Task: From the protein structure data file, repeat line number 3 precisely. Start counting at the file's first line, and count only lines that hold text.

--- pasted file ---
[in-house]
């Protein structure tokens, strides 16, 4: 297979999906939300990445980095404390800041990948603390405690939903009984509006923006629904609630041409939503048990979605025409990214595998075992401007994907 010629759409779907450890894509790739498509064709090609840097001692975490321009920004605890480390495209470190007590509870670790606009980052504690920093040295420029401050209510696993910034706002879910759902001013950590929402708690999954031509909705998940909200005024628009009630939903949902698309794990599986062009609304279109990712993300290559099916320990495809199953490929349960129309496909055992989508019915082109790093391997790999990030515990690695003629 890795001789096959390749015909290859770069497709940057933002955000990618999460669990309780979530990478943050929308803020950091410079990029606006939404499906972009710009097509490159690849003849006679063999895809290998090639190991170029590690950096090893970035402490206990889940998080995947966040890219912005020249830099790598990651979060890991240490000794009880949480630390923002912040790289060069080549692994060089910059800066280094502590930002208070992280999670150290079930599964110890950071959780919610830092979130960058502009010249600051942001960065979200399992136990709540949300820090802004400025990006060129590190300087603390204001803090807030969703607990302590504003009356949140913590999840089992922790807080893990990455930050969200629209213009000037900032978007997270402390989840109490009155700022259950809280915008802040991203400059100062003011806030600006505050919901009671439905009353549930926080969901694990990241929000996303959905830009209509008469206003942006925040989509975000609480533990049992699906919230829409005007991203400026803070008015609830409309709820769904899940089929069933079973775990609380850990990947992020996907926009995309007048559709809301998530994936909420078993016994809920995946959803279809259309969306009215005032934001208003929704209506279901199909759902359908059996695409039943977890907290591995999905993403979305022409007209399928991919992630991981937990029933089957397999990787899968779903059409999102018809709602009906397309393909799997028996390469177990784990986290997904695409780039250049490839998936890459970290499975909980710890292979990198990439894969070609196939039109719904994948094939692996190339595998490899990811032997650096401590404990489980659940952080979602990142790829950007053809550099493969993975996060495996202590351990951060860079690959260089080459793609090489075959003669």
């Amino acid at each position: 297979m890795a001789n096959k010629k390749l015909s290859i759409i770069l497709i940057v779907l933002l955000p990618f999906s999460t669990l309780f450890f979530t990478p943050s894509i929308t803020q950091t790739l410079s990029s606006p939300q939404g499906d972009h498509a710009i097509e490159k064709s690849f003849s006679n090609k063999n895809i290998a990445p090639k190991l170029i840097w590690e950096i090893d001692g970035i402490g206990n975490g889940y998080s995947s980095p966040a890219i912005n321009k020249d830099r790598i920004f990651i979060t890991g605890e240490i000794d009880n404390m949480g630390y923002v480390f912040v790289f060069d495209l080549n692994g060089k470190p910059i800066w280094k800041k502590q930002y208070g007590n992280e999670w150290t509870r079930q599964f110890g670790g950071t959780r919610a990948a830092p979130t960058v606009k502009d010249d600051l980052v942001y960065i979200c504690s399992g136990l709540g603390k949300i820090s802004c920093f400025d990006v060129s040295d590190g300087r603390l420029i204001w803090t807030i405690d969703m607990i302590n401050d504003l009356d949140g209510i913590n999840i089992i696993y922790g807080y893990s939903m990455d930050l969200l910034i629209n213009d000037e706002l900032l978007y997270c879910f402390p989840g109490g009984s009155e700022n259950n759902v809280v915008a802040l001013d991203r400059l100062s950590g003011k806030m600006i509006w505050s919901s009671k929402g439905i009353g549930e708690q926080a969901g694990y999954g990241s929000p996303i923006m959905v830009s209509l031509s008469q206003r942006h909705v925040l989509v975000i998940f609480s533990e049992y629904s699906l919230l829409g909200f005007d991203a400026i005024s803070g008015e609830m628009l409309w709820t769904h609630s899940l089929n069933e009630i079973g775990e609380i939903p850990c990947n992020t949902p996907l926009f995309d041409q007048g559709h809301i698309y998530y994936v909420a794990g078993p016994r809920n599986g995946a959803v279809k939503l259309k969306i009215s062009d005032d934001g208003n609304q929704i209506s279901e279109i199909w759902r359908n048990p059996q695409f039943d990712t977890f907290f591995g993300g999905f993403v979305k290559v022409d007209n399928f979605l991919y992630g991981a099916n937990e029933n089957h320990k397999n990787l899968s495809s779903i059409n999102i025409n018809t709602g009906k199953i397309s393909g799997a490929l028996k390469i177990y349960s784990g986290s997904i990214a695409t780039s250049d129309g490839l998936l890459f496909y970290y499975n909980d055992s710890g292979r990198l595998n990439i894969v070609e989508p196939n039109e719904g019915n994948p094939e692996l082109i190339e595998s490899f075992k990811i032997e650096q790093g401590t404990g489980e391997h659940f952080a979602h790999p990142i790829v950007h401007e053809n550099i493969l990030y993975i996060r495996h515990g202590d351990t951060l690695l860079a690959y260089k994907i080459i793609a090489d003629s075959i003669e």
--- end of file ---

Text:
């Amino acid at each position: 297979m890795a001789n096959k010629k390749l015909s290859i759409i770069l497709i940057v779907l933002l955000p990618f999906s999460t669990l309780f450890f979530t990478p943050s894509i929308t803020q950091t790739l410079s990029s606006p939300q939404g499906d972009h498509a710009i097509e490159k064709s690849f003849s006679n090609k063999n895809i290998a990445p090639k190991l170029i840097w590690e950096i090893d001692g970035i402490g206990n975490g889940y998080s995947s980095p966040a890219i912005n321009k020249d830099r790598i920004f990651i979060t890991g605890e240490i000794d009880n404390m949480g630390y923002v480390f912040v790289f060069d495209l080549n692994g060089k470190p910059i800066w280094k800041k502590q930002y208070g007590n992280e999670w150290t509870r079930q599964f110890g670790g950071t959780r919610a990948a830092p979130t960058v606009k502009d010249d600051l980052v942001y960065i979200c504690s399992g136990l709540g603390k949300i820090s802004c920093f400025d990006v060129s040295d590190g300087r603390l420029i204001w803090t807030i405690d969703m607990i302590n401050d504003l009356d949140g209510i913590n999840i089992i696993y922790g807080y893990s939903m990455d930050l969200l910034i629209n213009d000037e706002l900032l978007y997270c879910f402390p989840g109490g009984s009155e700022n259950n759902v809280v915008a802040l001013d991203r400059l100062s950590g003011k806030m600006i509006w505050s919901s009671k929402g439905i009353g549930e708690q926080a969901g694990y999954g990241s929000p996303i923006m959905v830009s209509l031509s008469q206003r942006h909705v925040l989509v975000i998940f609480s533990e049992y629904s699906l919230l829409g909200f005007d991203a400026i005024s803070g008015e609830m628009l409309w709820t769904h609630s899940l089929n069933e009630i079973g775990e609380i939903p850990c990947n992020t949902p996907l926009f995309d041409q007048g559709h809301i698309y998530y994936v909420a794990g078993p016994r809920n599986g995946a959803v279809k939503l259309k969306i009215s062009d005032d934001g208003n609304q929704i209506s279901e279109i199909w759902r359908n048990p059996q695409f039943d990712t977890f907290f591995g993300g999905f993403v979305k290559v022409d007209n399928f979605l991919y992630g991981a099916n937990e029933n089957h320990k397999n990787l899968s495809s779903i059409n999102i025409n018809t709602g009906k199953i397309s393909g799997a490929l028996k390469i177990y349960s784990g986290s997904i990214a695409t780039s250049d129309g490839l998936l890459f496909y970290y499975n909980d055992s710890g292979r990198l595998n990439i894969v070609e989508p196939n039109e719904g019915n994948p094939e692996l082109i190339e595998s490899f075992k990811i032997e650096q790093g401590t404990g489980e391997h659940f952080a979602h790999p990142i790829v950007h401007e053809n550099i493969l990030y993975i996060r495996h515990g202590d351990t951060l690695l860079a690959y260089k994907i080459i793609a090489d003629s075959i003669e």